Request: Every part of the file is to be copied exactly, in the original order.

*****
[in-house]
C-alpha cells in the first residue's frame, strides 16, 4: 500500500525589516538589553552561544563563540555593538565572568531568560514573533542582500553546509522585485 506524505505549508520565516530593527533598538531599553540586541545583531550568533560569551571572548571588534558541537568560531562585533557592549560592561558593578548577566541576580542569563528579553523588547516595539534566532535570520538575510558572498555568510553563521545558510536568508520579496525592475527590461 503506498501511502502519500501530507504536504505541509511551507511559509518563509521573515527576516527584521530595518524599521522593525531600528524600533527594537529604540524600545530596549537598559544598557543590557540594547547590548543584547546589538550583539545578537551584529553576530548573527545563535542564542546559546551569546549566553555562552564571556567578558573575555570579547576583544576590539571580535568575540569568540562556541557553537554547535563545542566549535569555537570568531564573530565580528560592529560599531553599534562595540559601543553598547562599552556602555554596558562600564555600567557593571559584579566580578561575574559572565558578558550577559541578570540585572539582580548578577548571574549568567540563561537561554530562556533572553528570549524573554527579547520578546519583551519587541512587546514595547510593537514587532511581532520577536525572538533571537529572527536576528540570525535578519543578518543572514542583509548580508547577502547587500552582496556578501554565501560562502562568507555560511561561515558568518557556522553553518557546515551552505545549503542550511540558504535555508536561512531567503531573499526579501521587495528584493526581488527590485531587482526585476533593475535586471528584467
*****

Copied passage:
[in-house]
C-alpha cells in the first residue's frame, strides 16, 4: 500500500525589516538589553552561544563563540555593538565572568531568560514573533542582500553546509522585485 506524505505549508520565516530593527533598538531599553540586541545583531550568533560569551571572548571588534558541537568560531562585533557592549560592561558593578548577566541576580542569563528579553523588547516595539534566532535570520538575510558572498555568510553563521545558510536568508520579496525592475527590461 503506498501511502502519500501530507504536504505541509511551507511559509518563509521573515527576516527584521530595518524599521522593525531600528524600533527594537529604540524600545530596549537598559544598557543590557540594547547590548543584547546589538550583539545578537551584529553576530548573527545563535542564542546559546551569546549566553555562552564571556567578558573575555570579547576583544576590539571580535568575540569568540562556541557553537554547535563545542566549535569555537570568531564573530565580528560592529560599531553599534562595540559601543553598547562599552556602555554596558562600564555600567557593571559584579566580578561575574559572565558578558550577559541578570540585572539582580548578577548571574549568567540563561537561554530562556533572553528570549524573554527579547520578546519583551519587541512587546514595547510593537514587532511581532520577536525572538533571537529572527536576528540570525535578519543578518543572514542583509548580508547577502547587500552582496556578501554565501560562502562568507555560511561561515558568518557556522553553518557546515551552505545549503542550511540558504535555508536561512531567503531573499526579501521587495528584493526581488527590485531587482526585476533593475535586471528584467